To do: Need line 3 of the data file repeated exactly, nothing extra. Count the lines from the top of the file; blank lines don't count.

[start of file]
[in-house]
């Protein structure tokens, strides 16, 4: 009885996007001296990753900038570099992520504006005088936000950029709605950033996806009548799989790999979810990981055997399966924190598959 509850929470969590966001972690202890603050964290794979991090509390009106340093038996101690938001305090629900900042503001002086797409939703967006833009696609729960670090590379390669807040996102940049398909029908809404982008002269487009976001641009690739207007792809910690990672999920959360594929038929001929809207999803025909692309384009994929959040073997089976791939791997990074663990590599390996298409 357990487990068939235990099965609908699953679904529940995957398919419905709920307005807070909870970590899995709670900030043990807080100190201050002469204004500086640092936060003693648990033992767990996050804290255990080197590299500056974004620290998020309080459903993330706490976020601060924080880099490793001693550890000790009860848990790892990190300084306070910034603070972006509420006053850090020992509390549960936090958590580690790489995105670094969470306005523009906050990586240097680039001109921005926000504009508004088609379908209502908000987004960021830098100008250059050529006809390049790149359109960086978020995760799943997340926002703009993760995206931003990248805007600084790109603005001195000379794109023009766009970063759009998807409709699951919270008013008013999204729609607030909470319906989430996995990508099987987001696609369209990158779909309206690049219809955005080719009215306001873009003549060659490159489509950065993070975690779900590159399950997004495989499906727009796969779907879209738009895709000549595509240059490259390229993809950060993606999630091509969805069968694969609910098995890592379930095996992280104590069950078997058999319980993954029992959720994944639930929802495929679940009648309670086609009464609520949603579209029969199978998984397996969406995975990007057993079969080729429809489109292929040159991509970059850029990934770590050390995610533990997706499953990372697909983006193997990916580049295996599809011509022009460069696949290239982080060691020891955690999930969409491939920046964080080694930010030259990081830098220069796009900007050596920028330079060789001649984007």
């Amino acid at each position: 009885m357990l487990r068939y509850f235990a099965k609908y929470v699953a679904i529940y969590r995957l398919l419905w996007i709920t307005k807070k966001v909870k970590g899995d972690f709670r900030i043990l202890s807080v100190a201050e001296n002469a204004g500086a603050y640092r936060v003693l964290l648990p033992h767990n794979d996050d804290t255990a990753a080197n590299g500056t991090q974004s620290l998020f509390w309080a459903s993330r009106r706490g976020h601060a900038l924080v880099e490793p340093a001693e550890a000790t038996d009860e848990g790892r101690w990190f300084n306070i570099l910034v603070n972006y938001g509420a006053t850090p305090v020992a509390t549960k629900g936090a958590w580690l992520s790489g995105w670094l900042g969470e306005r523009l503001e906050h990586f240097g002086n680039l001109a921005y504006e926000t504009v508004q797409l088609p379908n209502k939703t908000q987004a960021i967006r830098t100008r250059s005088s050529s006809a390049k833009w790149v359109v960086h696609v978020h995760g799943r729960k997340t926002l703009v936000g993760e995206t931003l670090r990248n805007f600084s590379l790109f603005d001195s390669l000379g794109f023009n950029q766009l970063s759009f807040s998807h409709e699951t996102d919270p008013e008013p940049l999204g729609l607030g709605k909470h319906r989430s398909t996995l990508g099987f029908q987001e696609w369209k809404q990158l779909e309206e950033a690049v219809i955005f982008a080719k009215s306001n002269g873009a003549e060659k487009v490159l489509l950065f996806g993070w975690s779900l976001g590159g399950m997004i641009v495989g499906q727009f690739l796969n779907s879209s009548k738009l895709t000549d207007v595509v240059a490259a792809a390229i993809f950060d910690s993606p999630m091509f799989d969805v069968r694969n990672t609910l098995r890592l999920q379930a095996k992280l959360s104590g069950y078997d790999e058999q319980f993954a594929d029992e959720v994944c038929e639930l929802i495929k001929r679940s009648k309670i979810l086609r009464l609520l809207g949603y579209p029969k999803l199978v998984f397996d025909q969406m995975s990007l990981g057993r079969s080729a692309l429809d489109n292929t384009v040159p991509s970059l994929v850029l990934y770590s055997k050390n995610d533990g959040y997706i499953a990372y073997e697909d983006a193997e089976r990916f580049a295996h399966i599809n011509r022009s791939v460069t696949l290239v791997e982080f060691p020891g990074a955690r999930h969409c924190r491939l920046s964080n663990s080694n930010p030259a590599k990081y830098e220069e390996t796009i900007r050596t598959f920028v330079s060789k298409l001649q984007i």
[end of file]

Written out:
């Amino acid at each position: 009885m357990l487990r068939y509850f235990a099965k609908y929470v699953a679904i529940y969590r995957l398919l419905w996007i709920t307005k807070k966001v909870k970590g899995d972690f709670r900030i043990l202890s807080v100190a201050e001296n002469a204004g500086a603050y640092r936060v003693l964290l648990p033992h767990n794979d996050d804290t255990a990753a080197n590299g500056t991090q974004s620290l998020f509390w309080a459903s993330r009106r706490g976020h601060a900038l924080v880099e490793p340093a001693e550890a000790t038996d009860e848990g790892r101690w990190f300084n306070i570099l910034v603070n972006y938001g509420a006053t850090p305090v020992a509390t549960k629900g936090a958590w580690l992520s790489g995105w670094l900042g969470e306005r523009l503001e906050h990586f240097g002086n680039l001109a921005y504006e926000t504009v508004q797409l088609p379908n209502k939703t908000q987004a960021i967006r830098t100008r250059s005088s050529s006809a390049k833009w790149v359109v960086h696609v978020h995760g799943r729960k997340t926002l703009v936000g993760e995206t931003l670090r990248n805007f600084s590379l790109f603005d001195s390669l000379g794109f023009n950029q766009l970063s759009f807040s998807h409709e699951t996102d919270p008013e008013p940049l999204g729609l607030g709605k909470h319906r989430s398909t996995l990508g099987f029908q987001e696609w369209k809404q990158l779909e309206e950033a690049v219809i955005f982008a080719k009215s306001n002269g873009a003549e060659k487009v490159l489509l950065f996806g993070w975690s779900l976001g590159g399950m997004i641009v495989g499906q727009f690739l796969n779907s879209s009548k738009l895709t000549d207007v595509v240059a490259a792809a390229i993809f950060d910690s993606p999630m091509f799989d969805v069968r694969n990672t609910l098995r890592l999920q379930a095996k992280l959360s104590g069950y078997d790999e058999q319980f993954a594929d029992e959720v994944c038929e639930l929802i495929k001929r679940s009648k309670i979810l086609r009464l609520l809207g949603y579209p029969k999803l199978v998984f397996d025909q969406m995975s990007l990981g057993r079969s080729a692309l429809d489109n292929t384009v040159p991509s970059l994929v850029l990934y770590s055997k050390n995610d533990g959040y997706i499953a990372y073997e697909d983006a193997e089976r990916f580049a295996h399966i599809n011509r022009s791939v460069t696949l290239v791997e982080f060691p020891g990074a955690r999930h969409c924190r491939l920046s964080n663990s080694n930010p030259a590599k990081y830098e220069e390996t796009i900007r050596t598959f920028v330079s060789k298409l001649q984007i």